flashape

What the…MacBook pros falling apart? where did you come up with that one? I’m not saying it can’t happen, but I’ve dropped mine hard enough to warp the casing and it’s still fine.

On top of that, the death of the desktop has long been predicted, even expected…way before the iPhone was born.

chuckstar22

@flashape I have seen at least 6 Macbooks with some crack, dent or other warp that was not caused by dropping or damage, just normal use. I know that the death of the desktop has been a long time coming, but do you agree that it could be devices like the iPhone that bring it?

chuckstar22

@rob abbott you might be right about the iPhone taking 5 years. Maybe Microsoft will find a way to deliver it sooner. I think they stand to gain the most from it, given their stake in the OS and Office apps.

Tink

I’m not sure it would kill off the laptop, unless they come up with some groundbreaking new interfaces for typing and using the limited screen size. The beauty of a laptop is that you can work whilst traveling or away from the office. Even if the iPhone was capable of running tools like Flex Builder and Flash, it would be an absolute usability nightmare!

Also gotta say that my Macbook pro feels pretty well built. I’ve dropped it a couple of times and it just took on a couple of scratched. There’s only one I’ve seen with a decent dent, with was drop at FiTC, and the owner just bent it back out, and it was working like normal.

a mac user

“The iPhone already has wireless connection, but could tap into your work’s LAN. Upon connecting online, or even detecting your work network”

pigs ar$e!

today, the network Nazi’s at work have decreed all FireFox installs are to be removed from workstations. Chrome is forbidden to be installed. This is now State Govt policy for all government agencies and enterprises.

dream on of your Apple device world, mate, dream on.

Thomas

I think your scenario sounds great for a future road map. Altough i think it will take some years, I would like to see this happen. I know it sounds extreme to conclude that there are no more laptops needed. But if we take a closer look to the mobile explosion. It is only been 5 years that the first colour screen was implemented in a mobile phone. if you take a look at the iphone now as a comparison.. pretty amazing i guess.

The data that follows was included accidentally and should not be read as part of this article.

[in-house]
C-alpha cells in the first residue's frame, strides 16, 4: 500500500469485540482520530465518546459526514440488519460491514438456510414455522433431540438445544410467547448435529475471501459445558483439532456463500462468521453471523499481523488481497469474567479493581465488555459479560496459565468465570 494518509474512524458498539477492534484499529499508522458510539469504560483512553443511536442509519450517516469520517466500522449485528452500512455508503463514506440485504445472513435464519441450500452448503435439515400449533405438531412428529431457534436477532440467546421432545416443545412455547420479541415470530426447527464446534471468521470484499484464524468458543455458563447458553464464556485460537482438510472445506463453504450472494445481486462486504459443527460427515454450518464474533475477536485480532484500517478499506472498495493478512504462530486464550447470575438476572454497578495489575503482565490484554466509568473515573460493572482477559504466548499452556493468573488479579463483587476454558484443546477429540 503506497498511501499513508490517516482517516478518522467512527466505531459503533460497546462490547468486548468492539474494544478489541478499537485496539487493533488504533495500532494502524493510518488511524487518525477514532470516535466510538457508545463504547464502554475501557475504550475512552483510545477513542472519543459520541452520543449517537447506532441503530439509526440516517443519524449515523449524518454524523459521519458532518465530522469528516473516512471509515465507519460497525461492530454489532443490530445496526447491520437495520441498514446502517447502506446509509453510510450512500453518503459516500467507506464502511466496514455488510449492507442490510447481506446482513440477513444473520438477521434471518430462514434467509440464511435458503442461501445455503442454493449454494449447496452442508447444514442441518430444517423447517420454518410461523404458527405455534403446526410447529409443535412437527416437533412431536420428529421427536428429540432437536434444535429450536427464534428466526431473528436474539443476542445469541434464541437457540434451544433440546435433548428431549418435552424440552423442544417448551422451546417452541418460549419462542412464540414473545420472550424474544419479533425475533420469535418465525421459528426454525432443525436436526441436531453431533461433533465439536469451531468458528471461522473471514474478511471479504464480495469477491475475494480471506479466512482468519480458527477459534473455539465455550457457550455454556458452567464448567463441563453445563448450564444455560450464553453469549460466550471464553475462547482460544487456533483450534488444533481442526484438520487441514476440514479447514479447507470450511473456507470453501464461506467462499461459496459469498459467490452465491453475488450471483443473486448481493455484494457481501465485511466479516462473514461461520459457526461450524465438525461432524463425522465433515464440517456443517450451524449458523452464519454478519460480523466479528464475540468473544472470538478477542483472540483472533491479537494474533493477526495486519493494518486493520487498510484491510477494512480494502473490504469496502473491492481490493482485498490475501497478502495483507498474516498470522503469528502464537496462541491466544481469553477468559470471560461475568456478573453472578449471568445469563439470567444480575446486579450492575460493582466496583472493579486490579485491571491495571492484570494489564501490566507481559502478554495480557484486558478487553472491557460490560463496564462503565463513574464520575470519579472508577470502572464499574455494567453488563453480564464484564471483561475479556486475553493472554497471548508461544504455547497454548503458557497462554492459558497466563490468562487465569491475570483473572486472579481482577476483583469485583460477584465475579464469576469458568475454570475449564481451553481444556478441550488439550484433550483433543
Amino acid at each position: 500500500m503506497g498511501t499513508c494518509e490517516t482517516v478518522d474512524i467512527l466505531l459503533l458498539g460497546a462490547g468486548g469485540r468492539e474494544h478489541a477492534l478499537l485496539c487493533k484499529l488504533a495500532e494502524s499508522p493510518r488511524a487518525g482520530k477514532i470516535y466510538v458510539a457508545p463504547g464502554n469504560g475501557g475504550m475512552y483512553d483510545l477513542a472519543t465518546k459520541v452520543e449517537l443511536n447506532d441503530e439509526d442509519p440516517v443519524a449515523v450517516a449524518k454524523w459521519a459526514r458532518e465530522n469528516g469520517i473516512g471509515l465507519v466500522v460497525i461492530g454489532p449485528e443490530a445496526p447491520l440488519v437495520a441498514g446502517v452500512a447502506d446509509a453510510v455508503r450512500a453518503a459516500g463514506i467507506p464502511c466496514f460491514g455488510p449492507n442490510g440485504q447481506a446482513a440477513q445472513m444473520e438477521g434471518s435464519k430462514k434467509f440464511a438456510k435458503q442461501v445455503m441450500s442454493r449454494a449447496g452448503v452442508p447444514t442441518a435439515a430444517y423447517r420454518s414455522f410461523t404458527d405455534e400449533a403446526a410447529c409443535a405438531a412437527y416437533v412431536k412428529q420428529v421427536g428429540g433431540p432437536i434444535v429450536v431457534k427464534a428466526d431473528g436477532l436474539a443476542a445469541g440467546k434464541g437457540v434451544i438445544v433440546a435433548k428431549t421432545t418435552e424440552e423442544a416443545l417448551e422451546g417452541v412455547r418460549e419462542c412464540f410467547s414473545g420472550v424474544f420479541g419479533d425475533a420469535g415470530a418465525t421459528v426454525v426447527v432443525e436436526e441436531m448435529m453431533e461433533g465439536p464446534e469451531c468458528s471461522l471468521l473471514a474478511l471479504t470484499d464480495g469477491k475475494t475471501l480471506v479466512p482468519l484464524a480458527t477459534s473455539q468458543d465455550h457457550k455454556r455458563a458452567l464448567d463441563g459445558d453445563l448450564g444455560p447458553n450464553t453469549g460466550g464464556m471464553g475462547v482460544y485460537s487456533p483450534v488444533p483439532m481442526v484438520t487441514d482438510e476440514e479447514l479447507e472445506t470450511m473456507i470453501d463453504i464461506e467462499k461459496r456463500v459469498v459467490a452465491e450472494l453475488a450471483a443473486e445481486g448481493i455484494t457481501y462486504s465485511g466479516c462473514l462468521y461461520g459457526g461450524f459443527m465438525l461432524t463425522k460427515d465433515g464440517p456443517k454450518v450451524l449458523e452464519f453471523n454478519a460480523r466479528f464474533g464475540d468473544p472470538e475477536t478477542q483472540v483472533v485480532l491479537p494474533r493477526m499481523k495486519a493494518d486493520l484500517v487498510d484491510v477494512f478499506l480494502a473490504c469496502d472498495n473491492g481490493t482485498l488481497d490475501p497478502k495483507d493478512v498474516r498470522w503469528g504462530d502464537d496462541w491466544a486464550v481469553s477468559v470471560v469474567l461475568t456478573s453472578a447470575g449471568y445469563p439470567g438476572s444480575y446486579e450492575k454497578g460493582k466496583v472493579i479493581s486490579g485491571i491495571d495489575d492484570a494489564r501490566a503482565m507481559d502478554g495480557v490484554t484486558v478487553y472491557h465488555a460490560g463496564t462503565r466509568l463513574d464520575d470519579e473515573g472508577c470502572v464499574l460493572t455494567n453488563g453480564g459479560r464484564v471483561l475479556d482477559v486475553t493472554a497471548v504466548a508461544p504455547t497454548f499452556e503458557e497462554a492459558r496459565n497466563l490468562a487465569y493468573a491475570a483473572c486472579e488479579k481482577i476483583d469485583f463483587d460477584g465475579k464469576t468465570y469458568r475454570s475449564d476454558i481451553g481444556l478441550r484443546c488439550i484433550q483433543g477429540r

Mobile is future and I believe it is only a matter of time to get them designed/manifactured as powerfull as laptops. Not meaning they will fully replace them, I think your scenario is not that abstract.

Greets Thomas

Scott Morgan

I have to agree with the other commenters Chuck, don’t know of too many mac books with damage? I have 3, all work great, one got dropped from a table and landed on a hardwood floor, it dented, but like someone else mentioned just bent it back and I was good to go. Everyone in my department at work is on Mac Books and we are all running strong (touch wood).

As for the mobile device replacing the computer. Take a look at Japan, this has already happened. The PC is a thing of the past over there. Home computers aren’t as common there some say due to the smaller living quarters, some say because the wireless bandwidth is amazing.

Lastly, with the right settings and no how you can get your iPhone on your corporate LAN using the cisco IPSec VPN client on the phone. http://tinyurl.com/4c5fmn Once you are connected there isn’t a whole lot you can do just yet but i’m sure that will all change soon.